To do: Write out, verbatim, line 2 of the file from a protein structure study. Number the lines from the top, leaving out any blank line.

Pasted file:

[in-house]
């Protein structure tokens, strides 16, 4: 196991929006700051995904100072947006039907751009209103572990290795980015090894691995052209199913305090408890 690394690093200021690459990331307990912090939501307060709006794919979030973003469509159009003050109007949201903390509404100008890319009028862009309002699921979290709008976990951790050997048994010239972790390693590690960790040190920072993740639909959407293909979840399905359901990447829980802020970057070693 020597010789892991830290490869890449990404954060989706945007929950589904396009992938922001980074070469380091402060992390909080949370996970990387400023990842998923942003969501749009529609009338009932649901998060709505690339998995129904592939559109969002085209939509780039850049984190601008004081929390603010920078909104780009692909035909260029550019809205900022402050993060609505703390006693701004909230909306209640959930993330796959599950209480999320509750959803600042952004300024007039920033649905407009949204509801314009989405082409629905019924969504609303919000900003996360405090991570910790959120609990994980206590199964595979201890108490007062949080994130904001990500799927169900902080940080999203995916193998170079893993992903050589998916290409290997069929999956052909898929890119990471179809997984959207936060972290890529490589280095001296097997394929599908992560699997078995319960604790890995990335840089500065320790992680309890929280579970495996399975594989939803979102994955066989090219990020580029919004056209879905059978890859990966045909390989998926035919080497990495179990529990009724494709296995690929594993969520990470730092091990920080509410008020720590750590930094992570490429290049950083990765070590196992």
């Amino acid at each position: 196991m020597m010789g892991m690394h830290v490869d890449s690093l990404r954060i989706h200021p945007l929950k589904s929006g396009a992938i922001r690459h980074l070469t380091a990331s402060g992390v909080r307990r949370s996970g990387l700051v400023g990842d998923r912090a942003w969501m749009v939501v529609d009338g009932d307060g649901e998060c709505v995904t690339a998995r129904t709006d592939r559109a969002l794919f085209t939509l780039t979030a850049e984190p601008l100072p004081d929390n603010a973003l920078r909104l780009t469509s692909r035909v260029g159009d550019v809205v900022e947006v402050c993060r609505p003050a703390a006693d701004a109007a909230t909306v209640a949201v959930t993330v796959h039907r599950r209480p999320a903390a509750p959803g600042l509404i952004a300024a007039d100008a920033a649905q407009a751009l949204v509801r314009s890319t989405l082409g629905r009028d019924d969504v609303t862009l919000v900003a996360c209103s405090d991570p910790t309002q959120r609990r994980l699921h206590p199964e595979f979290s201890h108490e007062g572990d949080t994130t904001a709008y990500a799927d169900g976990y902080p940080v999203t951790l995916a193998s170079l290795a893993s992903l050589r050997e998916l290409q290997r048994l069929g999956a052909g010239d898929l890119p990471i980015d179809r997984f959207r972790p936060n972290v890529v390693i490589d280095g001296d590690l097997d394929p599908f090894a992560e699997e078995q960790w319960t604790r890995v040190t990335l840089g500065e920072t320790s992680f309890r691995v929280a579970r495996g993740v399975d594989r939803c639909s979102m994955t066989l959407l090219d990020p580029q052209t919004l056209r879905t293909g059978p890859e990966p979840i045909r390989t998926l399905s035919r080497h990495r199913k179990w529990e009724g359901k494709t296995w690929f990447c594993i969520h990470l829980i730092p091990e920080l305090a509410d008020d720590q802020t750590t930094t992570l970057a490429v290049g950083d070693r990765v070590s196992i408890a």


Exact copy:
């Protein structure tokens, strides 16, 4: 196991929006700051995904100072947006039907751009209103572990290795980015090894691995052209199913305090408890 690394690093200021690459990331307990912090939501307060709006794919979030973003469509159009003050109007949201903390509404100008890319009028862009309002699921979290709008976990951790050997048994010239972790390693590690960790040190920072993740639909959407293909979840399905359901990447829980802020970057070693 020597010789892991830290490869890449990404954060989706945007929950589904396009992938922001980074070469380091402060992390909080949370996970990387400023990842998923942003969501749009529609009338009932649901998060709505690339998995129904592939559109969002085209939509780039850049984190601008004081929390603010920078909104780009692909035909260029550019809205900022402050993060609505703390006693701004909230909306209640959930993330796959599950209480999320509750959803600042952004300024007039920033649905407009949204509801314009989405082409629905019924969504609303919000900003996360405090991570910790959120609990994980206590199964595979201890108490007062949080994130904001990500799927169900902080940080999203995916193998170079893993992903050589998916290409290997069929999956052909898929890119990471179809997984959207936060972290890529490589280095001296097997394929599908992560699997078995319960604790890995990335840089500065320790992680309890929280579970495996399975594989939803979102994955066989090219990020580029919004056209879905059978890859990966045909390989998926035919080497990495179990529990009724494709296995690929594993969520990470730092091990920080509410008020720590750590930094992570490429290049950083990765070590196992």